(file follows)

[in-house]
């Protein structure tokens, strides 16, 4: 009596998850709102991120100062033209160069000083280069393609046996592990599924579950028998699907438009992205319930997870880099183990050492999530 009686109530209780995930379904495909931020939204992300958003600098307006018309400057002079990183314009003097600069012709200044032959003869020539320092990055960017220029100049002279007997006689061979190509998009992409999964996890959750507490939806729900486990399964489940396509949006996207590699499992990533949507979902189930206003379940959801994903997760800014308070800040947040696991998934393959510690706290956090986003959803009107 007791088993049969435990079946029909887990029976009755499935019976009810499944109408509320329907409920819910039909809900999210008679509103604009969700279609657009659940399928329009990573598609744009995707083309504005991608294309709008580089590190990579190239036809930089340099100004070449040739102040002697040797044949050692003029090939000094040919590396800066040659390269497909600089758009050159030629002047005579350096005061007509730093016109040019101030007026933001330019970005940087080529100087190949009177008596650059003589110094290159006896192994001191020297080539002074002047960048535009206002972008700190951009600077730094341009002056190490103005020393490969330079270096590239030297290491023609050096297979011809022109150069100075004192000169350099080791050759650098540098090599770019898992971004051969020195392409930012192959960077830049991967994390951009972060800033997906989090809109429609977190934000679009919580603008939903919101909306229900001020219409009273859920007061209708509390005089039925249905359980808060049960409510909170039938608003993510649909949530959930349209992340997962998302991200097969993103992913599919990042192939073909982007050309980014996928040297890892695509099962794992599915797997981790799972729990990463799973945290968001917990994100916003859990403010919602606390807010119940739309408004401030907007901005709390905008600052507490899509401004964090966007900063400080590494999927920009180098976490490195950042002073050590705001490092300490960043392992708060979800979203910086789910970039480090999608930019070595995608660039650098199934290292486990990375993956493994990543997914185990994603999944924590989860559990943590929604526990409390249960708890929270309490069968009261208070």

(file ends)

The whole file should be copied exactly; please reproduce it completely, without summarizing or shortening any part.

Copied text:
[in-house]
């Protein structure tokens, strides 16, 4: 009596998850709102991120100062033209160069000083280069393609046996592990599924579950028998699907438009992205319930997870880099183990050492999530 009686109530209780995930379904495909931020939204992300958003600098307006018309400057002079990183314009003097600069012709200044032959003869020539320092990055960017220029100049002279007997006689061979190509998009992409999964996890959750507490939806729900486990399964489940396509949006996207590699499992990533949507979902189930206003379940959801994903997760800014308070800040947040696991998934393959510690706290956090986003959803009107 007791088993049969435990079946029909887990029976009755499935019976009810499944109408509320329907409920819910039909809900999210008679509103604009969700279609657009659940399928329009990573598609744009995707083309504005991608294309709008580089590190990579190239036809930089340099100004070449040739102040002697040797044949050692003029090939000094040919590396800066040659390269497909600089758009050159030629002047005579350096005061007509730093016109040019101030007026933001330019970005940087080529100087190949009177008596650059003589110094290159006896192994001191020297080539002074002047960048535009206002972008700190951009600077730094341009002056190490103005020393490969330079270096590239030297290491023609050096297979011809022109150069100075004192000169350099080791050759650098540098090599770019898992971004051969020195392409930012192959960077830049991967994390951009972060800033997906989090809109429609977190934000679009919580603008939903919101909306229900001020219409009273859920007061209708509390005089039925249905359980808060049960409510909170039938608003993510649909949530959930349209992340997962998302991200097969993103992913599919990042192939073909982007050309980014996928040297890892695509099962794992599915797997981790799972729990990463799973945290968001917990994100916003859990403010919602606390807010119940739309408004401030907007901005709390905008600052507490899509401004964090966007900063400080590494999927920009180098976490490195950042002073050590705001490092300490960043392992708060979800979203910086789910970039480090999608930019070595995608660039650098199934290292486990990375993956493994990543997914185990994603999944924590989860559990943590929604526990409390249960708890929270309490069968009261208070």